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A palm print is

[a]n exemplar or latent friction ridge image from the palm (side and underside) of the hand.[1]


The palm itself consists of principal lines, wrinkles (secondary lines) and ridges. It differs from a fingerprint in that it also contains other information such as texture, indents and marks which can be used when comparing one palm to another.

A full palm print includes the area from the wrist to the tips of the fingers. A palm print can be either an online image (i.e., taken by a scanner or CCD) or offline image where the image is taken with ink and paper.

Palm print recognition inherently implements many of the same matching characteristics that have allowed fingerprint recognition to be one of the most well-known and best publicized biometrics. Both palm and finger biometrics are represented by the information presented in a friction ridge impression. This information combines ridge flow, ridge characteristics, and ridge structure of the raised portion of the epidermis. The data represented by these friction ridge impressions allows a determination that corresponding areas of friction ridge impressions either originated from the same source or could not have been made by the same source. Because fingerprints and palms have both uniqueness and permanence, they have been used for more than a century as a trusted form of identification. However, palm recognition has been slower in becoming automated due to some restraints in computing capabilities and live-scan technologies.[2]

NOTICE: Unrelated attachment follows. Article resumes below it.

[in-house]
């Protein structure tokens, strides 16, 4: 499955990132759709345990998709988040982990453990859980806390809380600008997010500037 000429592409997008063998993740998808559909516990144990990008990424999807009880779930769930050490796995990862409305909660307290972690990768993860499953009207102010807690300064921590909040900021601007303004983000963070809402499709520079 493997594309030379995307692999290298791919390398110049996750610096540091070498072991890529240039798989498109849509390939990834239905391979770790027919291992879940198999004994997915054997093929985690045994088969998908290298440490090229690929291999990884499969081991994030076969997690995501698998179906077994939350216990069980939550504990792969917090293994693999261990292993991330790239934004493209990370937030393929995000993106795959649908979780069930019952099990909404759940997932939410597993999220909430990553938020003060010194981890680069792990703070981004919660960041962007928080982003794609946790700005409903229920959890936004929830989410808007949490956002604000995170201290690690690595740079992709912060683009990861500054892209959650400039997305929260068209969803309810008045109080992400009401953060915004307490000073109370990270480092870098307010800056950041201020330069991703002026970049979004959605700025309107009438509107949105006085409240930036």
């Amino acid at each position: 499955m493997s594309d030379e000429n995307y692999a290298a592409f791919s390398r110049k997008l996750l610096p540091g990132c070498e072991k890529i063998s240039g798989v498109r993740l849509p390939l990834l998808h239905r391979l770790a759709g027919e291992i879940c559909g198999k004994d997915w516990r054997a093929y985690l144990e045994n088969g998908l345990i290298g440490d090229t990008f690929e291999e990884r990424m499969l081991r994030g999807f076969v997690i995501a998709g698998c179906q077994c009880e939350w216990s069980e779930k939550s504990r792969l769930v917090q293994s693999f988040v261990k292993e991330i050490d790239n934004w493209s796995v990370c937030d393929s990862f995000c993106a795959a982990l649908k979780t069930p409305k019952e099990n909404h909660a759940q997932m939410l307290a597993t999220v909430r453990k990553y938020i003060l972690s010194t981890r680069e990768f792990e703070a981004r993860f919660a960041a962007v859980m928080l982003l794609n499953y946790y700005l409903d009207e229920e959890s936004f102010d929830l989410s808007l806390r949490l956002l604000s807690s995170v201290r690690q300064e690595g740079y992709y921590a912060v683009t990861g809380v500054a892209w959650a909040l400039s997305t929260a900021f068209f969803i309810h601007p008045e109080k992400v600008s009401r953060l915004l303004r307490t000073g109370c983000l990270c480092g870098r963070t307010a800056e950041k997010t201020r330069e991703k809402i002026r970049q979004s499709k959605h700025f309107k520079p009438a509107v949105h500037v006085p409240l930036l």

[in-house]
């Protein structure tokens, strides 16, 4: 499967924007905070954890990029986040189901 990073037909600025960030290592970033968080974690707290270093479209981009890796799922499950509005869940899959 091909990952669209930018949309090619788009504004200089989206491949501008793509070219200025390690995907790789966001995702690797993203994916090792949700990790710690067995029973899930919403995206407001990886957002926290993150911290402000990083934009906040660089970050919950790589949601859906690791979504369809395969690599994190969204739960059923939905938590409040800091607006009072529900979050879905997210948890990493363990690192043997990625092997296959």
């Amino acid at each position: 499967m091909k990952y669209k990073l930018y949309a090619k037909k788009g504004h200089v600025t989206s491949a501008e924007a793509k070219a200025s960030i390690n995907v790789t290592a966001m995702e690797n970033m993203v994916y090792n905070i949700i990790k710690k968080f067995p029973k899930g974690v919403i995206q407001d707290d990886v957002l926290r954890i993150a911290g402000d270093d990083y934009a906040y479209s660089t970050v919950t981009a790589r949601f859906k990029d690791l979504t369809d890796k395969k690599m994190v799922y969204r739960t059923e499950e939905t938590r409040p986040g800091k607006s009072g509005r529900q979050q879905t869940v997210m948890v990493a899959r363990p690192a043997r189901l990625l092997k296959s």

Palm prints can be used for criminal, forensic or commercial applications.


  1. Biometrics Identity Management Agency, Biometrics Glossary, at 30 (Ver. 5) (Oct. 2010) (full-text).
  2. FBI, Biometric Center of Excellence, "Palm Print" (full-text).

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